Trial Bundles and Exhibits in Civil Litigation: Evolution of trial bundle practices, filing procedures, and critical considerations for preparation.

Trial Bundles and Exhibits in Civil Litigation: Evolution of trial bundle practices, filing procedures, and critical considerations for preparation.

Hitherto, there was no requirement to file trial bundles. Counsel for either party would appear before court, with their witnesses and documents to be exhibited in evidence (both originals and copies thereof) and would lead their witnesses on the documents and thereafter have the same tendered in evidence. This practice was laden with challenges of lengthy trials and sometimes, trial by ambush and unnecessary adjournments sought by counsel to confirm authenticity of documents being presented.

The practice started changing first with the introduction of Order 6 Rule 2 and Order 7 Rule 14 (1) & (2) of the CPR, which required documents to be relied upon by a party either to be attached or filed with the Plaint or to be set out in the list of documents that must be filed together with the pleadings. This would put the adversary party on notice of the documents to be expected at the trial. Fakrudin & Anor v Kampala District Land Board & Anor (Civil Suit No. 570 of 2015)

This was followed with the introduction of the procedure of scheduling conference under Order 12 of the CPR as amended. This was made mandatory and it is through such procedure that parties would share documents to be relied upon in support of defence of the suit, agreed documents and disputed documents would be identified, all before the trial. This facilitated a smooth hearing. At the time, though, scheduling was done in court, without necessarily filing a scheduling memorandum. See; Tsekooko JSC in Tororo Cement Co. Ltd v Frokina International Ltd (Civil Appeal No. 2 of 2001

The introduction of the requirement to file a Joint scheduling Memorandum further improved the practice. This is so because parties were given an opportunity during the preparation of the JSM to share the documents they intend to rely upon and the same would be set out in the JSM. Those disputed and those agreed for either side would be easily identified. See the rationale of conducting scheduling as explained in Tororo Cement Co. Ltd v Frokina International Ltd (Civil Appeal No. 2 of 2001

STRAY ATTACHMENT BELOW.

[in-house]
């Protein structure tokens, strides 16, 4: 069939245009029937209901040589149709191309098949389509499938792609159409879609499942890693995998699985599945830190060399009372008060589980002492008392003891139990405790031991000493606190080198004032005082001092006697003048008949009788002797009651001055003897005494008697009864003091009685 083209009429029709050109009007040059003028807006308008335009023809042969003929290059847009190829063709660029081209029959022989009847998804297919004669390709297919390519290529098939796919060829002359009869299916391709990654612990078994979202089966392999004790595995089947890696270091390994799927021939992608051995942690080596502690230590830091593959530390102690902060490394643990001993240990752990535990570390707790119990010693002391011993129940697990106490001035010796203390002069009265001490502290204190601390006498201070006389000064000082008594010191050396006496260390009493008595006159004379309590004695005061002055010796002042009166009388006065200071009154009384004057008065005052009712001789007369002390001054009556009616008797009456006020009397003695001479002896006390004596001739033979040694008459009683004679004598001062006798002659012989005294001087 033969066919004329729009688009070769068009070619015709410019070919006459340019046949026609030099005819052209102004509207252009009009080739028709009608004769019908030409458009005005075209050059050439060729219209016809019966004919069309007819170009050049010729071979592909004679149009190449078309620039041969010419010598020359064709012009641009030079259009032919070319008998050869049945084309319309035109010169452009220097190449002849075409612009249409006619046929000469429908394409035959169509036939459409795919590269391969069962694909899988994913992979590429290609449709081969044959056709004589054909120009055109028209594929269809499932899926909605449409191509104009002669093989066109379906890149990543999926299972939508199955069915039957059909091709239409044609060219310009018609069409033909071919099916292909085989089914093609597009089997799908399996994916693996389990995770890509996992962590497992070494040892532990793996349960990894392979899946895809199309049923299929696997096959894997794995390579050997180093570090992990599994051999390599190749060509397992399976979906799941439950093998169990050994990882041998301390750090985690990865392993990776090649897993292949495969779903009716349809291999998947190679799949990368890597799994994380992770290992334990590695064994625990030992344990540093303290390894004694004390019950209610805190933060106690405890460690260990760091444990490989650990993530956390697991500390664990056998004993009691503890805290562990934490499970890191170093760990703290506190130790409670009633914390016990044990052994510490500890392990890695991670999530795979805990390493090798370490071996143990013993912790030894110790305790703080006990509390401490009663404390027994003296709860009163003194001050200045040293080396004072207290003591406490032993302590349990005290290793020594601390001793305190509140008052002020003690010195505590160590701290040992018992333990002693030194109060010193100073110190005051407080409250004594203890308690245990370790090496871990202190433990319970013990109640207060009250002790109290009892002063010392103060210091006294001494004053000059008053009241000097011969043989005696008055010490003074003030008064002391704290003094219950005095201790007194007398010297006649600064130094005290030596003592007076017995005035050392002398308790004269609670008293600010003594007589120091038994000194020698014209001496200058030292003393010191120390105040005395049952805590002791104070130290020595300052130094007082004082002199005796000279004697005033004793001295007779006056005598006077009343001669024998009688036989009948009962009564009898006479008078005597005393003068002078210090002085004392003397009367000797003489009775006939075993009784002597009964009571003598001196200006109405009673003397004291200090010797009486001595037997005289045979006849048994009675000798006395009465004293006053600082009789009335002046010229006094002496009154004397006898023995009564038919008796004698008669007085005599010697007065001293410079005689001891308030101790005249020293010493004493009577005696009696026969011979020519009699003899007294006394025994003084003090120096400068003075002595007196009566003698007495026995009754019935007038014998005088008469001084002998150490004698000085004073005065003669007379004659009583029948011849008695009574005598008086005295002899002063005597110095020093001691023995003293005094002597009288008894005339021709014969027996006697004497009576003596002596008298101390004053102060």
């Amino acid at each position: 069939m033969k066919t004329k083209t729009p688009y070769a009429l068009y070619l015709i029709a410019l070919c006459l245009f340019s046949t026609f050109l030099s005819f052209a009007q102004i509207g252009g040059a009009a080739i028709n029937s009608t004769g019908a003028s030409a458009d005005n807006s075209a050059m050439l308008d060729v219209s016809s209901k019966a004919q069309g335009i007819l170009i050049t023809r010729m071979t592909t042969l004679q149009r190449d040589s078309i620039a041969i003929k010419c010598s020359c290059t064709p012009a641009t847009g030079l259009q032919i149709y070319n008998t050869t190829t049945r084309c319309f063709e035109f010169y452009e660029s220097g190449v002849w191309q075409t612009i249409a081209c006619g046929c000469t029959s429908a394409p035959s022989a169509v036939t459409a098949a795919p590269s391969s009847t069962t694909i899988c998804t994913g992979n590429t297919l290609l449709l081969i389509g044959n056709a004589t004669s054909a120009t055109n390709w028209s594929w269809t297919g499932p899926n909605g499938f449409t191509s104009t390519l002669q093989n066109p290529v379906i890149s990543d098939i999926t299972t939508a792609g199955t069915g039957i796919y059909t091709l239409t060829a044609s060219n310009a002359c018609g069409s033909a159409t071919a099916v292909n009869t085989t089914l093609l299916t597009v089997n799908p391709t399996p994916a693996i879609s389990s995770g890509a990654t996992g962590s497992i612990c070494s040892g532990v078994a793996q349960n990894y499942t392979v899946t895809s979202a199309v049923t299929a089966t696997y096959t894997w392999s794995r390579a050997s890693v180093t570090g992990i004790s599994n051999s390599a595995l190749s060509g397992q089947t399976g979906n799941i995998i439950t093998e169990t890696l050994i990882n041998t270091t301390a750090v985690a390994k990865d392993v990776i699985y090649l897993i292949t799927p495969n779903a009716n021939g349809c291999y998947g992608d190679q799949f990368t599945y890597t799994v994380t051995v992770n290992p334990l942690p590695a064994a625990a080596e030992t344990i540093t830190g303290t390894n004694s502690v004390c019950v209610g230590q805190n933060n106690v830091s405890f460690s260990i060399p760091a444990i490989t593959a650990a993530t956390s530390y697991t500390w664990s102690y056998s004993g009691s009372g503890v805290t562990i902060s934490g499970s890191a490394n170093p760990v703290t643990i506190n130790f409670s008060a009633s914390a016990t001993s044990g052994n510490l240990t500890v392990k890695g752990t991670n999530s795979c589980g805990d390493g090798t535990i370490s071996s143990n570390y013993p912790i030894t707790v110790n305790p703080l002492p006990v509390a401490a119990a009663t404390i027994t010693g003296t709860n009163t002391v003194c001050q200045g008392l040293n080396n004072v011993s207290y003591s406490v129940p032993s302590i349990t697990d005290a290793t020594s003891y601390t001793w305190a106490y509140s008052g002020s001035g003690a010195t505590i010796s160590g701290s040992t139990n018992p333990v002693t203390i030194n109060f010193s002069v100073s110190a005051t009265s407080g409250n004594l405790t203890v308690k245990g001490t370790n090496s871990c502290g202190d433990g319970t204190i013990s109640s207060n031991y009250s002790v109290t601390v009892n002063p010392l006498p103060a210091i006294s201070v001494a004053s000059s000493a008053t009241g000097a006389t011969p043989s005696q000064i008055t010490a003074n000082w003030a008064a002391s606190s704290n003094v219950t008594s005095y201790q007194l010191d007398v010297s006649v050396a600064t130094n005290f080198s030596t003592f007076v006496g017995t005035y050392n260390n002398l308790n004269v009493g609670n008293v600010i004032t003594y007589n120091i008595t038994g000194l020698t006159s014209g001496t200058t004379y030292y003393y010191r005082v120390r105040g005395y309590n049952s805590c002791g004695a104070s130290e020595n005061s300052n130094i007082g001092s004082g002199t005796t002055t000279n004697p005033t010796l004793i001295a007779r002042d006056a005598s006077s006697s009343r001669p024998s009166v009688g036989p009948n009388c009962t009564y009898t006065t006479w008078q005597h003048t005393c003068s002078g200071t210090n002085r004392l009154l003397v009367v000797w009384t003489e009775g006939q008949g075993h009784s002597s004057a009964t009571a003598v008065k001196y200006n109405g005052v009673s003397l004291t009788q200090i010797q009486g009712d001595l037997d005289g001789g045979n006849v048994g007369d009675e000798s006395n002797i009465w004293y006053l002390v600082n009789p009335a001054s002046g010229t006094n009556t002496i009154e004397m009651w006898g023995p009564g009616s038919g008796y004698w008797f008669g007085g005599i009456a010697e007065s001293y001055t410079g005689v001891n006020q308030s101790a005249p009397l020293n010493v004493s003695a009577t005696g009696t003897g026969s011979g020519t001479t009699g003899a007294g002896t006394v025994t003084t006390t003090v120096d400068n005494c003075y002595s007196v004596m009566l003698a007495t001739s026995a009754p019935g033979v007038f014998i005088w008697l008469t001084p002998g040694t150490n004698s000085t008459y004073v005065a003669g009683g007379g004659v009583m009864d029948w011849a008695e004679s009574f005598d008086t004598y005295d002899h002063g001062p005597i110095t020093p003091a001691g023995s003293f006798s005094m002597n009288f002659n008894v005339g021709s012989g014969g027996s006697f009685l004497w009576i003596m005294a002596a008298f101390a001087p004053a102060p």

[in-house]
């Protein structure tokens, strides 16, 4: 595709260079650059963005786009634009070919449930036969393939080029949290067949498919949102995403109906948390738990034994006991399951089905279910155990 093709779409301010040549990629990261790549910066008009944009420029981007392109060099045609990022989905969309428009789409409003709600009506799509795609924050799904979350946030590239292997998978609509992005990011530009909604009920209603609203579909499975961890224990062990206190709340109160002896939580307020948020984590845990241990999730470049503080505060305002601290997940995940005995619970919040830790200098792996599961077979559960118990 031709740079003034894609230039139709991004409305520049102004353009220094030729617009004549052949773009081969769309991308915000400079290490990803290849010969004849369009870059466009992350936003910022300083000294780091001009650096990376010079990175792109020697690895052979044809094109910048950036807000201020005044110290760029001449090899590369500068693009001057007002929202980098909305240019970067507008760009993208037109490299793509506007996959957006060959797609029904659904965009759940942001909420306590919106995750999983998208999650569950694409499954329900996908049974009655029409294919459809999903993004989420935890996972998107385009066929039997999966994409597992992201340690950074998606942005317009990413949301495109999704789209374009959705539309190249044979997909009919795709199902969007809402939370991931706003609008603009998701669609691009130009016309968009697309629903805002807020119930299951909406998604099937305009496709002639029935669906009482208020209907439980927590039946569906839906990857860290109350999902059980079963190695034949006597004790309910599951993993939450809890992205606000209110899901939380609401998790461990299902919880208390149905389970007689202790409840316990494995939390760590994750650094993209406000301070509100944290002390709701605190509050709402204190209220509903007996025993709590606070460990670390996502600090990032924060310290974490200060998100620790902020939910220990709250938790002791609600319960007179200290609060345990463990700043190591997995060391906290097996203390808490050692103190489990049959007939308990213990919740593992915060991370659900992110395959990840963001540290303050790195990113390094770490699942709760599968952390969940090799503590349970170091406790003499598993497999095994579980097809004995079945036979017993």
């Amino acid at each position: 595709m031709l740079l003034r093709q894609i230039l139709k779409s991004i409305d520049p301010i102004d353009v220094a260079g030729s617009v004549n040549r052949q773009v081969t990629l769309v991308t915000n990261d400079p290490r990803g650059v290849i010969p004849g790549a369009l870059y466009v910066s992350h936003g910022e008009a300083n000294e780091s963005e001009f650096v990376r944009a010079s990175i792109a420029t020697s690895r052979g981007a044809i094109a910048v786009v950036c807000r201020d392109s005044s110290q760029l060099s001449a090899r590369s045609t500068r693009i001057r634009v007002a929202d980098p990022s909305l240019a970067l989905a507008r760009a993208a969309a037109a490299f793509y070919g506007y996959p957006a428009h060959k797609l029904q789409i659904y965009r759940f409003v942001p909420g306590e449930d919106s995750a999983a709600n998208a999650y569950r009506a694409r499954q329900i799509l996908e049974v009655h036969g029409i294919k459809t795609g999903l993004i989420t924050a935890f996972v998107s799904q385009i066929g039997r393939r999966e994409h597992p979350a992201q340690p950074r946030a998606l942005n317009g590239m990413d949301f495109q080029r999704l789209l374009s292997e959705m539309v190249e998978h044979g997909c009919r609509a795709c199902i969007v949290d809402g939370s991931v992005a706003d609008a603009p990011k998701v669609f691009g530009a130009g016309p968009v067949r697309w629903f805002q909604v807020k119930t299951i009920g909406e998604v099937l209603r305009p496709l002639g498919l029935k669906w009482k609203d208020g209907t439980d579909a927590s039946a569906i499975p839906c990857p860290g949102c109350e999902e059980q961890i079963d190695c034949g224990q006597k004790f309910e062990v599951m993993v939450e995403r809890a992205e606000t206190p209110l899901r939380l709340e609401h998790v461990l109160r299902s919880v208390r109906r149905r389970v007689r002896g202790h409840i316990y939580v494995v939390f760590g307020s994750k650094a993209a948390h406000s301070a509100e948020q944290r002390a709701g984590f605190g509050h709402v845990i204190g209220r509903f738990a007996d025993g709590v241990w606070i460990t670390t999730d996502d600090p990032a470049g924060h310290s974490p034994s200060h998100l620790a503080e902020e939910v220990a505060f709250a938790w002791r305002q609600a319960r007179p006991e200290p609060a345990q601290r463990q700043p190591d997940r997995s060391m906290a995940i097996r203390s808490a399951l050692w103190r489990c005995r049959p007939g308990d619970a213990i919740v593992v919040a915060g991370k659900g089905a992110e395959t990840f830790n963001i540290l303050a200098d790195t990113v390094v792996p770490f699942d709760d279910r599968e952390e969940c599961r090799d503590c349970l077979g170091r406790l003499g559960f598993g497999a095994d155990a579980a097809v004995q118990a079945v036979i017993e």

By the time the trial commences, either party would know which documents required to be formally exhibited by witnesses and the ones that are agreed and need no further proof except reference thereto by witnesses. Adoma Tumusiime versus Bushenyi District LGC HCT 0032/2012. This is a commendable litigation strategy. Sometimes advocates have filed a Joint trial bundle because they had the opportunity of going through the documents and identified common documents and a few disputed documents that are set out separately but in the same trial bundle. (There are judges who insist on counsel filing one joint trial bundle for ease of reference)

The Procedure of filing Trial Bundles
The practice of scheduling conference led to the procedure of filing trial bundles of   documents that are already set out in the Joint Scheduling Memorandum as ones parties intend to exhibit in support of their respective cases or defences. The bundles make subsequent reference to documents by the witnesses, counsel and the court quiet simplified.

It is now a requirement under Order XI A (1) the Civil Procedure Amendment Rules 2019; that for purposes of preparing for every action and before scheduling and trail, directions be given for the future course of the action to secure just, expeditious and economical disposal of the matter. The Plaintiff is now required under Sub rule (2) of the said order to take out summons for directions.

One of the directions that are now given is for parties to file a joint scheduling Memorandum, Trial Bundles and witness statements, within the timelines prescribed by the Court, or such other time as may be extended by the court. That is now the legal basis for filing trial bundles.